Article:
Lord Hastings concluded the proceedings with congratulations to the University for its bold move to combine leadership and sustainability with a critical yet positive agenda. A video of highlights is available at the top of this page.

The event attracted a range of media attention. Kate, Ed and Jem appeared on the American sustainability show, Sea Change radio. For the Guardian, Daniel wrote about the importance of wilderness in leadership development, Jem wrote about the importance of a spirit of adventure in responding to climate change, and Kate shared more insights from her cycling trip.

Although the Institute was only launched in May 2013, it already runs the world’s largest specialist sustainability MBA programme, with the Robert Kennedy College, attracting students from over 100 countries (www.college.ch). IFLAS has also developed a specialism in sustainable economic innovation, hosting two sold out short courses on complementary currencies, co-writing a World Economic Forum report on the “sharing economy,” co-organising the United Nations first ever conference on complementary currencies, and publishing peer reviewed academic content (“Currencies of Transition” by Bendell and Greco, 2013).

This year, the Institute’s director Professor Jem Bendell has delivered keynote talks on the future of currency in Switzerland (at the UN), Netherlands, China, and the Philippines, and soon in Russia and Australia. He also presented at the head office of BT on experiential learning for leadership development

In September the global management development firm Impact International and IFLAS launched their partnership at the Royal Society of Arts, attended by senior managers in De Beers, Red Cross, and Thomson Reuters, amongst others.

The partnership will roll out a portfolio of short courses in 2014, and a new joint offering for leadership development by engaging stakeholders. More information on that partnership is available at www.impactinternational.com/iflas

Also in 2014 IFLAS launches a Post Graduate Certificate in Sustainable Leadership, which targets professionals with some experience in this field, who want to benefit from the University’s 100 year prowess in experiential learning at the Ambleside Campus, to help guide their future vocation.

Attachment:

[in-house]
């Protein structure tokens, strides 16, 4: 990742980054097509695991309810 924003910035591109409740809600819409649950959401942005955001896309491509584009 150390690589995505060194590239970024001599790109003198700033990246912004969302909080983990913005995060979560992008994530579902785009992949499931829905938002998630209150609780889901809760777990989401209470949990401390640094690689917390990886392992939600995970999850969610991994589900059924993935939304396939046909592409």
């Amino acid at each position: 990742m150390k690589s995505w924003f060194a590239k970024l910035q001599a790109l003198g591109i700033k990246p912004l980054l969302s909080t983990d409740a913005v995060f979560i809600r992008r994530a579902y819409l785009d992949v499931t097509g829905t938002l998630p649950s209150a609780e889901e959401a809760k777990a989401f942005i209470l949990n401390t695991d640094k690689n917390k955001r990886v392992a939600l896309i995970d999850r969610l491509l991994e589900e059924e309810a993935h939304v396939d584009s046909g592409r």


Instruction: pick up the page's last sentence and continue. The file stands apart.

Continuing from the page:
Active engagement with sustainability professionals is important for us at IFLAS, and we seek this in person via an Open Lecture series with senior executives, and online via our LinkedIn group (with over 600 members).




Monday, 2 September 2013

UN official's open lecture on sustainability of enterprise & investment. Tuesday 1 October 2013, Ambleside




How do countries compare in the ethical and environmental practices of their largest firms? How are stock markets responding to the challenge of climate change, corruption, poverty and human rights abuses? What is the United Nations’ view on the future of voluntary corporate responsibility efforts? How can governments help? What kind of international leadership is needed?


In the first IFLAS open lecture of the academic year, we host a senior United Nations official to address these questions. Dr Anthony Miller is Economic Affairs Officer with the United Nations Conference on Trade and Development (UNCTAD). He is UNCTAD’s focal point on Corporate Social Responsibility (CSR), and a coordinator of the Sustainable Stock Exchanges (SSE) Initiative, launched by UN Secretary-General Ban Ki-moon for signatory stock exchanges to encourage responsible investment http://www.sseinitiative.org/ Dr Miller served as an expert in the ISO Working Group on Social Responsibility and is a regular participant in the ICC and the OECD working groups on CSR. His on-going work includes research projects on corporate governance disclosure in emerging markets, the CSR practices of transnational corporations, and the responsible investment practices of institutional investors. Prior to joining UNCTAD, Dr Miller was an executive in the automotive industry with postings in India, Singapore and China. An American citizen based in Geneva, Dr Miller holds a Ph.D. from Cambridge University, UK. He will become the co-chair of the new Advisory Board for the Institute for Leadership and Sustainability (IFLAS) at the University of Cumbria. His most recent reports can be found at www.unctad.org/csr

The open lecture is on October 1st from 5pm to 7pm,. at the Charlotte Mason Building, Rydal Road, Ambleside. Attendees of the open lecture will include the Institute’s international students that study the MBA in Leadership and Sustainability, offered in partnership with the Robert Kennedy College. Forthcoming open lectures include James Gifford, Founder Director of the UN Principles for Responsible Investment (22nd October) and Jonathan Robinson, Founder of The Hub, a global network of social enterprise offices and incubators (12th November). The full programme of open lectures will be announced later this month, and will all be between 5pm and 7pm at the University of Cumbria’s Ambleside Campus in the Lake District on: 15th & 22nd October and 12th & 26th November.

There is no charge for these lectures. Register via iflas@cumbria.ac.uk

Friday, 2 August 2013

Womensphere Europe Summit 2013: Creating the Future -- Europe & The World



At a conference on women’s leadership, IFLAS Director, Professor Jem Bendell, spoke about the role of education in enabling the critical thinking that is necessary for leadership. He explored the relevance of the approach of Charlotte Mason, who founded our Lake District campus in 1892. In the talk he challenges participants to question their assumptions in order to drive change, rather than just "succeed" within existing systems that are damaging people and planet. He reveals one famous activist was home schooled, and what his mother thinks of education.